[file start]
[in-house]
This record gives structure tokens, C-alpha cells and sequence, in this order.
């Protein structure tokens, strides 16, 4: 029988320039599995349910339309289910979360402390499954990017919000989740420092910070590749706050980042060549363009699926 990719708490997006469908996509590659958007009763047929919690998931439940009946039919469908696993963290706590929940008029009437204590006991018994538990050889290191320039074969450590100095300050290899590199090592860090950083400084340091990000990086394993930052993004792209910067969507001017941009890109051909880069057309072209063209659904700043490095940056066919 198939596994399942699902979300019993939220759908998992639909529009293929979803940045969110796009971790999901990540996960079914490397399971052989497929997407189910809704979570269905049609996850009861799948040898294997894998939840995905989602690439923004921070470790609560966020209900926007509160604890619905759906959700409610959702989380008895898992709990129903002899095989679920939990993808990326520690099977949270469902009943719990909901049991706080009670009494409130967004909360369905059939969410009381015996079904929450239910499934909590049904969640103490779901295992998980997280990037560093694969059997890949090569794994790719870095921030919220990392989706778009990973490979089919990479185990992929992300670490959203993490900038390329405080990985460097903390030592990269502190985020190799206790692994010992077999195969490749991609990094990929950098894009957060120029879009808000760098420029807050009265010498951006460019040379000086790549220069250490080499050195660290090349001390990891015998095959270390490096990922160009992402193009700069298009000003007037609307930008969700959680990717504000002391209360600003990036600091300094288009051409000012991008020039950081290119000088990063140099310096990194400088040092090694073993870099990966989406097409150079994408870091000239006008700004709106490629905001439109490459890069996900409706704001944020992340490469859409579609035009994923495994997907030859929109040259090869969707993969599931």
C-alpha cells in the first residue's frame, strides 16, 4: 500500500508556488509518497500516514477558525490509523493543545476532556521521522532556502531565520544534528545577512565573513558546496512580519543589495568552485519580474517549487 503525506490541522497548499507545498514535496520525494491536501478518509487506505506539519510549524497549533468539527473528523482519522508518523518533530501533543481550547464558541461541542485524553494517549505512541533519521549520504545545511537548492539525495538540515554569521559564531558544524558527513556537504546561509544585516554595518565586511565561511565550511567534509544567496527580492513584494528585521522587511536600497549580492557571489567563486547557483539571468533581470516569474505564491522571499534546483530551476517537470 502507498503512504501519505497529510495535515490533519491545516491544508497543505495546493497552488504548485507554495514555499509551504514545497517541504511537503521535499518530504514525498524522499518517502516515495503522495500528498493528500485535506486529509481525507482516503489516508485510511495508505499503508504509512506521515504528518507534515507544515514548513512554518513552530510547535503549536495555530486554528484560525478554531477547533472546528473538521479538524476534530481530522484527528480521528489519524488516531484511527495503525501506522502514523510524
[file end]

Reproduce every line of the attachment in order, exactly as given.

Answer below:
[in-house]
This record gives structure tokens, C-alpha cells and sequence, in this order.
């Protein structure tokens, strides 16, 4: 029988320039599995349910339309289910979360402390499954990017919000989740420092910070590749706050980042060549363009699926 990719708490997006469908996509590659958007009763047929919690998931439940009946039919469908696993963290706590929940008029009437204590006991018994538990050889290191320039074969450590100095300050290899590199090592860090950083400084340091990000990086394993930052993004792209910067969507001017941009890109051909880069057309072209063209659904700043490095940056066919 198939596994399942699902979300019993939220759908998992639909529009293929979803940045969110796009971790999901990540996960079914490397399971052989497929997407189910809704979570269905049609996850009861799948040898294997894998939840995905989602690439923004921070470790609560966020209900926007509160604890619905759906959700409610959702989380008895898992709990129903002899095989679920939990993808990326520690099977949270469902009943719990909901049991706080009670009494409130967004909360369905059939969410009381015996079904929450239910499934909590049904969640103490779901295992998980997280990037560093694969059997890949090569794994790719870095921030919220990392989706778009990973490979089919990479185990992929992300670490959203993490900038390329405080990985460097903390030592990269502190985020190799206790692994010992077999195969490749991609990094990929950098894009957060120029879009808000760098420029807050009265010498951006460019040379000086790549220069250490080499050195660290090349001390990891015998095959270390490096990922160009992402193009700069298009000003007037609307930008969700959680990717504000002391209360600003990036600091300094288009051409000012991008020039950081290119000088990063140099310096990194400088040092090694073993870099990966989406097409150079994408870091000239006008700004709106490629905001439109490459890069996900409706704001944020992340490469859409579609035009994923495994997907030859929109040259090869969707993969599931």
C-alpha cells in the first residue's frame, strides 16, 4: 500500500508556488509518497500516514477558525490509523493543545476532556521521522532556502531565520544534528545577512565573513558546496512580519543589495568552485519580474517549487 503525506490541522497548499507545498514535496520525494491536501478518509487506505506539519510549524497549533468539527473528523482519522508518523518533530501533543481550547464558541461541542485524553494517549505512541533519521549520504545545511537548492539525495538540515554569521559564531558544524558527513556537504546561509544585516554595518565586511565561511565550511567534509544567496527580492513584494528585521522587511536600497549580492557571489567563486547557483539571468533581470516569474505564491522571499534546483530551476517537470 502507498503512504501519505497529510495535515490533519491545516491544508497543505495546493497552488504548485507554495514555499509551504514545497517541504511537503521535499518530504514525498524522499518517502516515495503522495500528498493528500485535506486529509481525507482516503489516508485510511495508505499503508504509512506521515504528518507534515507544515514548513512554518513552530510547535503549536495555530486554528484560525478554531477547533472546528473538521479538524476534530481530522484527528480521528489519524488516531484511527495503525501506522502514523510524